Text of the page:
Nativity Catholic Cluster: Nativity of our Lord and St. Johns Parishes

St. John's Catholic Church

St. John's Catholic Church

Welcome to St. John’s Catholic Church located in beautiful Pelican Lake Wisconsin. It is said that with the right map, a good strong back, and the beavers willing, you can paddle your canoe from Pelican Lake to the Mississippi River. With that connection, it is easy to see how those living in Pelican Lake are connected with the entire country. We welcome you, friends and strangers to know the people of St. John’s and feel welcome here.

 

“Where two or three are gathered together in my name, there I am in their midst.”
                 (Matthew 18:20)

History of St. John’s Catholic Church

Pelican Lake, Wisconsin


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The first Mass said in the Village of Pelican Lake, took place at a home/rooming house owned by John E. Rice. The house, a three-story, wooden building, still stands on the lakeshore south of the Pelican Lake Hotel and is vacant today. Fr. Saile would come from Antigo to say Mass about every three weeks, usually on a week day. The first church building was made of wood and built in 1907 under the pastorate of Fr. Toplac of Eagle River and Three Lakes, who built many mission churches in the area. Fr. Gerlitski and Fr. Shank from Eagle River then provided priestly services for St. John’s. Around the same time St. James Catholic parish in Monico and St. Mary’s in Jennings came into being and were serviced by these same priests. Fr. Shank told of times that he went to Monico and Pelican Lake for Sunday Mass, getting there by pumping a railroad handcar. On one particularly stormy Sunday the Catholics at Pelican Lake were positive that Father would not be able to come to say Mass. When Fr. Shank arrived at the church there was not a soul around. During Fr. Shank’s pastorate, an agreement was reached with the Bishop of Green Bay whereby the priest from nearby Elcho Holy Family parish took care of the spiritual needs of the Catholics of Pelican Lake. In 1940 St. John’s became a mission of Immaculate Conception of Rhinelander, WI. in the Diocese of Superior. At different times it became a mission of Harrison (for one year) and St. Joseph’s in Rhinelander (for one year). Since 1946 it has remained a mission of Immaculate Conception, now Nativity of Our Lord, with the exception of two years when it again was with St. Joseph’s during the pastorate of Fr. Richard Burzinski.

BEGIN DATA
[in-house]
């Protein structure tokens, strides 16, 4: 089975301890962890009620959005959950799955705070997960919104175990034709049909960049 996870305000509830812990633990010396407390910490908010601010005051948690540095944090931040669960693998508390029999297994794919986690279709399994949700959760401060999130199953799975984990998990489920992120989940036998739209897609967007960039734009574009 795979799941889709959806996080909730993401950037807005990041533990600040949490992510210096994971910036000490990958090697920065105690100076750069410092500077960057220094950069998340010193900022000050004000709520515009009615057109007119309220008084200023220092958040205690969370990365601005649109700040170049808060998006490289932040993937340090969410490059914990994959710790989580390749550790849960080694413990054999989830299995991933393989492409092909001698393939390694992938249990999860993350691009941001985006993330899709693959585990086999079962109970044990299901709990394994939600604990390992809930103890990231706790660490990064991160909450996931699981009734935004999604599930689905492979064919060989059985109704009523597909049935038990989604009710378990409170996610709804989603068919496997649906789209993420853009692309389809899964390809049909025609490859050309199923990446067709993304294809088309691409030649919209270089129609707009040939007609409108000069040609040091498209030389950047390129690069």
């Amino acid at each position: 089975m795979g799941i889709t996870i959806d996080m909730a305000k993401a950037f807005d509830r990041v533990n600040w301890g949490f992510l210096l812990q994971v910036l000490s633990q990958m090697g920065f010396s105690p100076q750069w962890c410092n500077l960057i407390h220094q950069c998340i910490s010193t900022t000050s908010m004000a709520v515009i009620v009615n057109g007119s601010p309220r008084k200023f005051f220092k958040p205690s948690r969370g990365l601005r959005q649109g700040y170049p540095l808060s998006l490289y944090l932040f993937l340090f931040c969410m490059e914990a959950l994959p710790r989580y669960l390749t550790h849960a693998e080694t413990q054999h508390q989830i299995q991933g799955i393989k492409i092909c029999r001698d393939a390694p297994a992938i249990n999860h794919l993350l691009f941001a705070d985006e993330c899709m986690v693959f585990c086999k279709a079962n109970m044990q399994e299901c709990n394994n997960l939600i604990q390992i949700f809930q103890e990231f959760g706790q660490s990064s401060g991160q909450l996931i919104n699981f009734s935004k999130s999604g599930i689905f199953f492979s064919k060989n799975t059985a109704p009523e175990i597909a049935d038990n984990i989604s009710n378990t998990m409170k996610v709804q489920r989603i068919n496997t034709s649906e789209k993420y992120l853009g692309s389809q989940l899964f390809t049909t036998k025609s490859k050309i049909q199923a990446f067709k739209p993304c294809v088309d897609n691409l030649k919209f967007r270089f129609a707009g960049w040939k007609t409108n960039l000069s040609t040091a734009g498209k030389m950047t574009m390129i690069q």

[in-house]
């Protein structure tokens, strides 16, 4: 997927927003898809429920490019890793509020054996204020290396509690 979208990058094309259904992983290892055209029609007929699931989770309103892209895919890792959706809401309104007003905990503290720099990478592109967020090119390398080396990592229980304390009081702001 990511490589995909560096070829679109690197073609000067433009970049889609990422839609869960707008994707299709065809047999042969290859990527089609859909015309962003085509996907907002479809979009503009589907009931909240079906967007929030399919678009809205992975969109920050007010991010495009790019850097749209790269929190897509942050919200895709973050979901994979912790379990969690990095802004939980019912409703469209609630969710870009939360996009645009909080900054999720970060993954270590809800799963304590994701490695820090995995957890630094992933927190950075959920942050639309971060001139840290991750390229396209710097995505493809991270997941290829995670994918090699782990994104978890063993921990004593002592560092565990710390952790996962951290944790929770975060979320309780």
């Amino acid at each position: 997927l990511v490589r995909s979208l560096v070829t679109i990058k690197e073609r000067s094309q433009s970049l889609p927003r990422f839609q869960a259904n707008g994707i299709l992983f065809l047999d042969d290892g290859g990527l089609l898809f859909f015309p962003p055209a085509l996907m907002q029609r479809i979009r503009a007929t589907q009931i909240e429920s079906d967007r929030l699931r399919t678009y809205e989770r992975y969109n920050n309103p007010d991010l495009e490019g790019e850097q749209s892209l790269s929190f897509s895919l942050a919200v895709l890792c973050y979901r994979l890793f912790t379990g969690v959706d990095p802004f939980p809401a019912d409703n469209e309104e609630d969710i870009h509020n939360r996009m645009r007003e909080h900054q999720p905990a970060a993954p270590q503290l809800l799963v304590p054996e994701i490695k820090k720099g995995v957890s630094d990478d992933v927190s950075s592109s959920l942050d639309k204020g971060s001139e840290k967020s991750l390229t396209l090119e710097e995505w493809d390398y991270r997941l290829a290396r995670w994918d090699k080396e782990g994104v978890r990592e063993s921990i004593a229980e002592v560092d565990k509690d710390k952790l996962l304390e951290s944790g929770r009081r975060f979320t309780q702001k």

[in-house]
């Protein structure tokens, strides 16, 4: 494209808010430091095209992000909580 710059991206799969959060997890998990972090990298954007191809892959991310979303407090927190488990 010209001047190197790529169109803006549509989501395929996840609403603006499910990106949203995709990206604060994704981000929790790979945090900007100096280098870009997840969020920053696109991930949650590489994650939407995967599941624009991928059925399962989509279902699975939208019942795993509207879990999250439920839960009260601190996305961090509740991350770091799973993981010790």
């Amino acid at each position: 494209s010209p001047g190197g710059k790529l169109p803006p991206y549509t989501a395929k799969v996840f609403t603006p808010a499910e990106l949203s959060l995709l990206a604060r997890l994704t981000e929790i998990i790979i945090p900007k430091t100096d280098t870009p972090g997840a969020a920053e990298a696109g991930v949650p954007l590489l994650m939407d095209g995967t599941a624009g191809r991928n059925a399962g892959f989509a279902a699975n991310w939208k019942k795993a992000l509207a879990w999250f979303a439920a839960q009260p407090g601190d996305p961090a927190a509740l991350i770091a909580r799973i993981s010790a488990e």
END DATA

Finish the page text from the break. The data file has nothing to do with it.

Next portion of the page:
The little wooden church on a hill overlooking the big lake, withstood the ravishes of time. Once, when the church steeple was struck by lightning and started burning, the people sawed the steeple off just above the roof top thereby saving the church from complete destruction. In the 1950’s, the old church needed improvements. Tourists and year round residents began to increase the numbers of the small parish especially in the summer months. Sometimes, on a summer Sunday, two or three Masses were not sufficient, so more room was needed. Also the Diocese of Superior had closed St. Mary’s in Jennings and many from that parish joined St. John’s worshippers. After months of planning and fund raising, it was decided to build a new church. history2.jpgA lot, 150x250 upon which to build, was donated in memory of the Isadore Jansen and Mathew Porten families. Under the leadership of Fr. Arthur Shank, Fr. George Votruba and Fr. William Cary, a fine, brick church was built in 1958. In 1983, St. John’s gathered in the parishioners of St. James Catholic Church in Monico when the diocese closed that church.

 The three communities that make up St. John’s Church have brought diversities and strengths to the parish. The church bell that rings at the beginning of Mass, came from St. Mary’s Church in Jennings. The sanctuary light came from St. James Church in Monico. The bell tower was built with memorials and donations from church members and visitors. Over the years many people have donated their time, talents and money to help make St. John‘s the fine church it is today.

An active Ladies Club has flourished from the beginning of St. John’s. The club is instrumental in serving the needs of the parish, especially the young people, and in the upkeep and maintenance of the building. A strong parish council continues to function as the lead group of the church. In 2002, Fr. John Gerritts became the only remaining priest serving St. John’s. Then, after sixteen years, he was reassigned to Hudson, Wi. and Fr. Thomas Thakadipuram became pastor. Additionally he serves as pastor of Nativity of Our Lord Parish in Rhinelander. Currently, St. John’s Parish serves 150 parishioners and 75 households. The people of St. John’s welcome all who wish to come and worship the Lord with them.